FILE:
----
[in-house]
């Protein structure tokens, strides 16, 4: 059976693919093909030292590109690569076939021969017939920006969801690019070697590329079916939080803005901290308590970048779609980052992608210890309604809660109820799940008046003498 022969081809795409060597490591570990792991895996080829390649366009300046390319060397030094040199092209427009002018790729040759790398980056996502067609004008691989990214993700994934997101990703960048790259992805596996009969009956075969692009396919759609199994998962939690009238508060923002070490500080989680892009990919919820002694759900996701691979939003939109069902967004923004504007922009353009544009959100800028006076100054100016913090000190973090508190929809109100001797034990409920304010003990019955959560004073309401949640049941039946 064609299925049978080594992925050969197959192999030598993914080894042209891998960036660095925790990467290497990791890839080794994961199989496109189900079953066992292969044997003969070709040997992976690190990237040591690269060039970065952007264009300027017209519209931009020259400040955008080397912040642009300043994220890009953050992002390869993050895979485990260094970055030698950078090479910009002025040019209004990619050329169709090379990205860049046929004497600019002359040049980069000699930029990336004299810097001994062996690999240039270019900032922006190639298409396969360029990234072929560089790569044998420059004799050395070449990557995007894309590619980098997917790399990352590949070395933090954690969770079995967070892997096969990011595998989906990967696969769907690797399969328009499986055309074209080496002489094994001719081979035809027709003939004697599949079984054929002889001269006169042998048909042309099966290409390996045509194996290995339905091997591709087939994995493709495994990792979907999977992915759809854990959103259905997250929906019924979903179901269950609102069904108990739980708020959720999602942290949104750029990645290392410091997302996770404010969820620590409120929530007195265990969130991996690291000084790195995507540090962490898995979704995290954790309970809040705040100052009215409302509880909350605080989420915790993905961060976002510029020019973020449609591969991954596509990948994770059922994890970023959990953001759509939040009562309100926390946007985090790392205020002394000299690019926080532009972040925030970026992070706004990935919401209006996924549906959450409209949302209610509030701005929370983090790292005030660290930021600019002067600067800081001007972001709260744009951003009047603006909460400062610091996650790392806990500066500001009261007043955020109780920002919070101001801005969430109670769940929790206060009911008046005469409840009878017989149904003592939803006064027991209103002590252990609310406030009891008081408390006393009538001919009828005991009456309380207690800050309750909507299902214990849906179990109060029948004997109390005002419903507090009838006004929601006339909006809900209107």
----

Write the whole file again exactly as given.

[in-house]
């Protein structure tokens, strides 16, 4: 059976693919093909030292590109690569076939021969017939920006969801690019070697590329079916939080803005901290308590970048779609980052992608210890309604809660109820799940008046003498 022969081809795409060597490591570990792991895996080829390649366009300046390319060397030094040199092209427009002018790729040759790398980056996502067609004008691989990214993700994934997101990703960048790259992805596996009969009956075969692009396919759609199994998962939690009238508060923002070490500080989680892009990919919820002694759900996701691979939003939109069902967004923004504007922009353009544009959100800028006076100054100016913090000190973090508190929809109100001797034990409920304010003990019955959560004073309401949640049941039946 064609299925049978080594992925050969197959192999030598993914080894042209891998960036660095925790990467290497990791890839080794994961199989496109189900079953066992292969044997003969070709040997992976690190990237040591690269060039970065952007264009300027017209519209931009020259400040955008080397912040642009300043994220890009953050992002390869993050895979485990260094970055030698950078090479910009002025040019209004990619050329169709090379990205860049046929004497600019002359040049980069000699930029990336004299810097001994062996690999240039270019900032922006190639298409396969360029990234072929560089790569044998420059004799050395070449990557995007894309590619980098997917790399990352590949070395933090954690969770079995967070892997096969990011595998989906990967696969769907690797399969328009499986055309074209080496002489094994001719081979035809027709003939004697599949079984054929002889001269006169042998048909042309099966290409390996045509194996290995339905091997591709087939994995493709495994990792979907999977992915759809854990959103259905997250929906019924979903179901269950609102069904108990739980708020959720999602942290949104750029990645290392410091997302996770404010969820620590409120929530007195265990969130991996690291000084790195995507540090962490898995979704995290954790309970809040705040100052009215409302509880909350605080989420915790993905961060976002510029020019973020449609591969991954596509990948994770059922994890970023959990953001759509939040009562309100926390946007985090790392205020002394000299690019926080532009972040925030970026992070706004990935919401209006996924549906959450409209949302209610509030701005929370983090790292005030660290930021600019002067600067800081001007972001709260744009951003009047603006909460400062610091996650790392806990500066500001009261007043955020109780920002919070101001801005969430109670769940929790206060009911008046005469409840009878017989149904003592939803006064027991209103002590252990609310406030009891008081408390006393009538001919009828005991009456309380207690800050309750909507299902214990849906179990109060029948004997109390005002419903507090009838006004929601006339909006809900209107």